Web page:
This is the moment – the record, the book, the culmination of a lifetime of near-triumphs. This is Bettye LaVette's triumphant year, her 50th in show business. "Miss LaVette now rivals Aretha Franklin as this generation's most vital soul singer," proclaims the New York Times. With a voice as powerful as Etta James and a story as compelling as Tina Turner, LaVette is finally embracing the superstar status that has eluded her since the '60s. Justice has been served. Her time has come. Two major creative endeavors – a brilliantly reflective album, Thankful N' Thoughtful, and a riveting autobiography, A Woman Like Me – will be released this fall. Together, they present LaVette at the top of her form, as an artist with the unflinching courage to confront her past while reshaping her future.
At the heart of the Bettye LaVette story, whether sung as a song or narrated in a book, is the notion of creative survival. It is her voice that both announces and ensures that survival; it is her voice that, no matter how dire the circumstances, lets you know that she will not be denied. It is her voice that compels you to listen to every word she says, sings, or writes. That voice – rough, tender, sensuous, and soaring - is an instrument of inspiration.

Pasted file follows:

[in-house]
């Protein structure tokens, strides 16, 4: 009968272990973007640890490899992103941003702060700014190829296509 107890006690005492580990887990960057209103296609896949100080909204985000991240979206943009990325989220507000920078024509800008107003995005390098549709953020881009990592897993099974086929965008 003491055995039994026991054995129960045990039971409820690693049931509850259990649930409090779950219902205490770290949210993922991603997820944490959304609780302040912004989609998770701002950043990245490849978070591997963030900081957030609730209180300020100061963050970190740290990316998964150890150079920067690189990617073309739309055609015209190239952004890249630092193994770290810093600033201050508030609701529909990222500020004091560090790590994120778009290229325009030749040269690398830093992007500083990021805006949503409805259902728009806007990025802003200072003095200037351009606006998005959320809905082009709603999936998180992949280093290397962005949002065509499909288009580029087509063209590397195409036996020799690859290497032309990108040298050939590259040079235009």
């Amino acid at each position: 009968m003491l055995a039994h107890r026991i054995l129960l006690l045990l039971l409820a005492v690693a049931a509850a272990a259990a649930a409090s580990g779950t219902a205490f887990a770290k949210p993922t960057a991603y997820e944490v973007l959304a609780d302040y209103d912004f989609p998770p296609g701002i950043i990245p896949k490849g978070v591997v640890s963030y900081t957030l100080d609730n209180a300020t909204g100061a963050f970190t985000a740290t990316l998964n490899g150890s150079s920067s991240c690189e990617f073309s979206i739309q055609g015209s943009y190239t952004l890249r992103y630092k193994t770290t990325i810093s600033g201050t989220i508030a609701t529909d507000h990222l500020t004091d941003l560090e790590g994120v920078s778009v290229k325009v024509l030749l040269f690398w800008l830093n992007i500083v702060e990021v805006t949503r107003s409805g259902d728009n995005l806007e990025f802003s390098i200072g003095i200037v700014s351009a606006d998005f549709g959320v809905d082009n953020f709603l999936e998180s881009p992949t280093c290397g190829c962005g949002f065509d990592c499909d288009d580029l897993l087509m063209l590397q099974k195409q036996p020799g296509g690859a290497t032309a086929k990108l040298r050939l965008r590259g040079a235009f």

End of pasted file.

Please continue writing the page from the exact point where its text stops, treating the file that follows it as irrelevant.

"Like all voices," says LaVette, "mine has changed over the years. I'd like to think that the change has to do with wisdom. I'm far more selective about what songs I'll sing. If I can't re-sculpt them and, in many instances actually reinvent them to be part of my story, I can't make them come to life." LaVette's life story is nothing short of miraculous. "I've been wanting to tell this story for years," says the singer, "but now I realize I had to live more of that life before it was time to write it down. It was all unplanned – as was everything in my career – but as I was writing A Woman Like Me, I was actually reliving many of those experiences in the songs on Thankful N' Thoughtful. The two projects spoke to each other. As I wrote my life, I was singing my life. One helped me understand the other."